Unlocking the Door to Affordable Housing

Unlocking the Door to Affordable Housing

County considers establishment of residential studio option to assist with housing affordability.


Small and affordable doesn’t necessarily mean boring. Many furniture companies, such as IKEA, Target and Macy’s, offer trendy furniture and rooms specifically designed for small living spaces, such as studio apartments. This small kitchen space is one of IKEA’s recent designs on its website.

In a move designed to increase affordable housing options for working-class individuals, the Fairfax County Board of Supervisors took a step toward adoption of zoning changes that would encourage the development of low-cost studio apartments.

On Tuesday, the board unanimously voted to authorize a public hearing on a proposed zoning ordinance amendment regarding residential studio units (RSUs) that will permit RSU use in various residential, commercial and industrial districts by special exception or in all planned development districts.

“There is a tremendous need for housing at all income levels in Fairfax County,” Chairman Sharon Bulova said after the vote. “Permitting residential studios is an excellent way to accommodate lower income rental units and provide more housing choices for our residents. RSUs can be a great tool for providing efficiency apartments for our younger entry level workers, for seniors and others who may not need or want a lot of space.”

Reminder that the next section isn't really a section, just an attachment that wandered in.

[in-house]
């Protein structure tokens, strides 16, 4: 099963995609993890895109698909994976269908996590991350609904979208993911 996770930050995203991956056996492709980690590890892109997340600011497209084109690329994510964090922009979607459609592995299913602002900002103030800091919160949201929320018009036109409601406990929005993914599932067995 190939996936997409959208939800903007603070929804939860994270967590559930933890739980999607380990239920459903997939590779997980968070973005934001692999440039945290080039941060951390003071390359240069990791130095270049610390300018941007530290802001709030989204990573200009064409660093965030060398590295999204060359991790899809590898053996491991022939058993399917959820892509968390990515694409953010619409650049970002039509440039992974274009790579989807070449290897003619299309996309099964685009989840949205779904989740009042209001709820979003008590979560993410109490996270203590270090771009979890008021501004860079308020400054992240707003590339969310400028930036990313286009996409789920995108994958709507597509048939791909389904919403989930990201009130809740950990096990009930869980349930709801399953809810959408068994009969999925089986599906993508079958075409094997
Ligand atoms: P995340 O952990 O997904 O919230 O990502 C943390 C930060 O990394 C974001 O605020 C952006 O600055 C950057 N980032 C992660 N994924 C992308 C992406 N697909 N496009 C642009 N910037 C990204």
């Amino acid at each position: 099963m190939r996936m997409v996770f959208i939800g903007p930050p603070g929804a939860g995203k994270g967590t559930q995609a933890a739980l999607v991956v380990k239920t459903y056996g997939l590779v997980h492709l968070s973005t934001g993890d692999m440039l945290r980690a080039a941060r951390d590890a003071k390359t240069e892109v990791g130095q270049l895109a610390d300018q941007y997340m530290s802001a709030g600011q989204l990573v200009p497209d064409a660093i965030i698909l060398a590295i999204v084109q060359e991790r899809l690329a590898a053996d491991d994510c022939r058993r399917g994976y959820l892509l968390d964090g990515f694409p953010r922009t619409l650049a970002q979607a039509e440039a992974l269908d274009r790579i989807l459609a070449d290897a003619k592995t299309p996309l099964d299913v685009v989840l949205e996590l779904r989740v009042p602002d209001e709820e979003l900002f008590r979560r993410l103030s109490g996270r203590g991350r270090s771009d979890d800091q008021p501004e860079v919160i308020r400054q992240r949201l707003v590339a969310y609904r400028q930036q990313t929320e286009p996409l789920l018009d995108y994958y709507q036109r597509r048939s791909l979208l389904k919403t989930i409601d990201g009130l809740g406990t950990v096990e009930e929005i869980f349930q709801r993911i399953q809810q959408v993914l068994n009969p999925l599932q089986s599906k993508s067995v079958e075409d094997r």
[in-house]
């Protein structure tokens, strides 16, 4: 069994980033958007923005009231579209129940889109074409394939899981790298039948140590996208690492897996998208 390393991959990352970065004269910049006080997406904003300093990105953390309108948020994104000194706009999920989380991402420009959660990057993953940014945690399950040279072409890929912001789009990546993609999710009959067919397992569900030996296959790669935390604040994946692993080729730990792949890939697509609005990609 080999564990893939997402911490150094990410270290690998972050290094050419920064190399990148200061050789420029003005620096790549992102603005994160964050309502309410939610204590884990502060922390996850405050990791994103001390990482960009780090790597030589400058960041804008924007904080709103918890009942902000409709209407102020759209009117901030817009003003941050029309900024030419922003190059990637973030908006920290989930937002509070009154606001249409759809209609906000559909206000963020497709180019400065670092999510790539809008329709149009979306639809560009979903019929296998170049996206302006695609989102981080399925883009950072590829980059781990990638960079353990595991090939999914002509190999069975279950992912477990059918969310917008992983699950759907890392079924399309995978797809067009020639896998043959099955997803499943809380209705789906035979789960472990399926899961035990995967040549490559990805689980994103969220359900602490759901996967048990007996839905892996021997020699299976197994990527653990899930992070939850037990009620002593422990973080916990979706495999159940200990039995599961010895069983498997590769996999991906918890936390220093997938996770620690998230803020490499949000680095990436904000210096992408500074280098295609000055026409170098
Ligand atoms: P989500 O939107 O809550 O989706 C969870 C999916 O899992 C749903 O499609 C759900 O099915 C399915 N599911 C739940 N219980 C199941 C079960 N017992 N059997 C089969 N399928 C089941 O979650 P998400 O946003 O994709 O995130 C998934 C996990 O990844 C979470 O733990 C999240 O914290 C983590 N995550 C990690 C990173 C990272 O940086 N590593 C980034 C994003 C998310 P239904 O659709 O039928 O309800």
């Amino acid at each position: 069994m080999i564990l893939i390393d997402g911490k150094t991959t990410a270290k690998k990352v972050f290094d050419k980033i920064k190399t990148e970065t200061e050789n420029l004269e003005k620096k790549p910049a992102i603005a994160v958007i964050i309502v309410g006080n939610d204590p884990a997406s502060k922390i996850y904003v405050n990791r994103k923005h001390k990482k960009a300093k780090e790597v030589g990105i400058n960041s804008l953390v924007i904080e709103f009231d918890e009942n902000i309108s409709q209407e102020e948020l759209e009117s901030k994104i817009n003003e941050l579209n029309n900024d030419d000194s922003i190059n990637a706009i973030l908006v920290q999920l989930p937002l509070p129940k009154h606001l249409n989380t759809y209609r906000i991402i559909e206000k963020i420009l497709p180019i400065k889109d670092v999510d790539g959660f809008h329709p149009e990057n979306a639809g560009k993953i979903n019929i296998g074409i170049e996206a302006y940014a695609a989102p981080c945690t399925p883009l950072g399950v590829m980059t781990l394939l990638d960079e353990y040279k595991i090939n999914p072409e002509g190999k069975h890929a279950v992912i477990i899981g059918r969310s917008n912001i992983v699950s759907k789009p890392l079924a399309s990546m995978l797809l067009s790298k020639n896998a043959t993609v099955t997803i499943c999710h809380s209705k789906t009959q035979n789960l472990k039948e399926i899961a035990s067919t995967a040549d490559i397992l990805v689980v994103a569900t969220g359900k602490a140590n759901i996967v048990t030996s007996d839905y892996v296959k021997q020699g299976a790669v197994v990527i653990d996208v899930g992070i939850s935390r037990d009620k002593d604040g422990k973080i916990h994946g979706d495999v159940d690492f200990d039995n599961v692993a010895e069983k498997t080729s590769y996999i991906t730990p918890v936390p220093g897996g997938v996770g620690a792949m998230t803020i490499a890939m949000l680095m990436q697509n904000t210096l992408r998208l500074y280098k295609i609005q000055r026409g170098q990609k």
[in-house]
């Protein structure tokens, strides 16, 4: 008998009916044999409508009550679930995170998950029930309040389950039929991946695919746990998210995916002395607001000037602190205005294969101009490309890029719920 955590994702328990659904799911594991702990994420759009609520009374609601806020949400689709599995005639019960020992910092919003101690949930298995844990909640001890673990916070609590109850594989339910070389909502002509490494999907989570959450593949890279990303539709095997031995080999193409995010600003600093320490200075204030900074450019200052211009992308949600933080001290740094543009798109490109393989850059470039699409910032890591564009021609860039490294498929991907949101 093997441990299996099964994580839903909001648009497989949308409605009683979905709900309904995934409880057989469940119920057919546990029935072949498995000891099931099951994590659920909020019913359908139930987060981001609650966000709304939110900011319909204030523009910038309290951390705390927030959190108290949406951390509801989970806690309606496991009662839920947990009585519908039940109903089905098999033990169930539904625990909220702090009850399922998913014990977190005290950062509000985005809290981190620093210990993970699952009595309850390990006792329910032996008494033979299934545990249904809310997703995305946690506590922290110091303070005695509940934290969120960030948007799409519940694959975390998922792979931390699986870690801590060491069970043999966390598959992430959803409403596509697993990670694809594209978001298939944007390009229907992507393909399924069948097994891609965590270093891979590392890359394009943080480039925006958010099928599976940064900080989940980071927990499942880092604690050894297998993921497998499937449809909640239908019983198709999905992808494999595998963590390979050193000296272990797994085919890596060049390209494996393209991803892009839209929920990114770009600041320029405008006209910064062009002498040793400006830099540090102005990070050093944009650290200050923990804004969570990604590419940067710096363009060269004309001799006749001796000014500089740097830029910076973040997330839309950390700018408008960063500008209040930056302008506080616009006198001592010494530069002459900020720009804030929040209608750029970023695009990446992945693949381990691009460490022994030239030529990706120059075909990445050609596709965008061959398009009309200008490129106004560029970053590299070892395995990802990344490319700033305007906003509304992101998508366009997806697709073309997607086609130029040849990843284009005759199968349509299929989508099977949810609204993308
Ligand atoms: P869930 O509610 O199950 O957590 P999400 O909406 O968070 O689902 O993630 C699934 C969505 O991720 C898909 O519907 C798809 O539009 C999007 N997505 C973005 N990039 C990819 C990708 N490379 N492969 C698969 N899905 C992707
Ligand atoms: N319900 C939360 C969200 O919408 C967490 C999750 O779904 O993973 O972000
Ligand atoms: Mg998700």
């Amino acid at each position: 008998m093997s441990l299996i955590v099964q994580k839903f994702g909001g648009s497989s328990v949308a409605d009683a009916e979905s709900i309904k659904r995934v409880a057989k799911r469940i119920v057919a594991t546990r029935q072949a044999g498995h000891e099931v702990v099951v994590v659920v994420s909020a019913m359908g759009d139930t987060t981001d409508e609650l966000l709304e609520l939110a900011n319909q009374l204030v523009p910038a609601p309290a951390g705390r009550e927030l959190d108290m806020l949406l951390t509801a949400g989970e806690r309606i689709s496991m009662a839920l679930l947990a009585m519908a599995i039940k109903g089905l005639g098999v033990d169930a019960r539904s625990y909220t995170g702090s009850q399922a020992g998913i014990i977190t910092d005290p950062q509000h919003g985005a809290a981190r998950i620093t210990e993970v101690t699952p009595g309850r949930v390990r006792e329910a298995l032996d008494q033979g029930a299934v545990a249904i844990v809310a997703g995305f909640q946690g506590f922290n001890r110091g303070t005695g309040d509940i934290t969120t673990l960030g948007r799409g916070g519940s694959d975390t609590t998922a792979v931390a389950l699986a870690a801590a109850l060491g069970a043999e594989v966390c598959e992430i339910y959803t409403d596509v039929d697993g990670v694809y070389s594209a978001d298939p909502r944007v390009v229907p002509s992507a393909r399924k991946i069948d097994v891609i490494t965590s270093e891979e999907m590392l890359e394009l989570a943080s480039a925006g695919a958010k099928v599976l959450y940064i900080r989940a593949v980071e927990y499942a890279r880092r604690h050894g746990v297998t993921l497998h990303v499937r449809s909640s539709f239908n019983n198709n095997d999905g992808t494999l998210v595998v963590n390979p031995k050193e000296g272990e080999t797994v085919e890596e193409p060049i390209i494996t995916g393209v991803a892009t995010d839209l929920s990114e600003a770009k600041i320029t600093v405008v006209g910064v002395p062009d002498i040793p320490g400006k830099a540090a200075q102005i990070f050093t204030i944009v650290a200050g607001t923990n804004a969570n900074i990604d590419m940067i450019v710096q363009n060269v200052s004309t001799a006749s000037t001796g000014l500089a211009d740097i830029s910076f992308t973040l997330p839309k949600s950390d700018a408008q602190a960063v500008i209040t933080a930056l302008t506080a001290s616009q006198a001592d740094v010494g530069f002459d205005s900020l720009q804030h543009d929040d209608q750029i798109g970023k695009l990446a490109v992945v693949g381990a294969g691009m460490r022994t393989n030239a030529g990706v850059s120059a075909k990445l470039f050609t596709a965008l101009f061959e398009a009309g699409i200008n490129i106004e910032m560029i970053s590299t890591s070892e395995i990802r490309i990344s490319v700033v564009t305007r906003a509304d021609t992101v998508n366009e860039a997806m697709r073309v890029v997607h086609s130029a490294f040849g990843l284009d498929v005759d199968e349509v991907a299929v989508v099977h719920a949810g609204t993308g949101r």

Donna Pesto, the county’s senior assistant to the zoning administrator, said the proposal would not change the building codes, and would apply to rental units only.

Voice Your Opinion

The Board of Supervisors recommended that the Planning Commission conduct additional outreach in the form of work sessions or other public engagement opportunities. The board will hold its public hearing on Nov. 19 at 4 p.m. For more information visit:


"There is a tremendous need for housing at all income levels in Fairfax County."

—Chairman Sharon Bulova (D-at-large)

UNDER THE PROPOSAL, Pesto said there could be no more than 75 residential studio units in a building and a minimum of 80 percent of units have to be affordable to low-income earners, those making about $45,000 per year or less. The maximum square footage for the units would be 500 square feet, plus a bathroom and kitchen.

“As parts of the county continue to urbanize, higher densities can be achieved, which makes the inclusion of more affordable housing more practical,” Pesto said.


The Crossings in Charlottesville, built by Virginia Supportive Housing (VSH), is the type of affordable housing Fairfax County is considering. Hailed as a “game-changer” for homelessness and a regional solution to affordable housing, the Crossings has 60 small studio apartments with support services in a mixed-income community.

“We see the residential studio use to be in the same zoning category as independent living facilities and nursing homes, which are all carefully reviewed and require case-by-case approval by the board,” Pesto said. “The standards are pretty stringent.”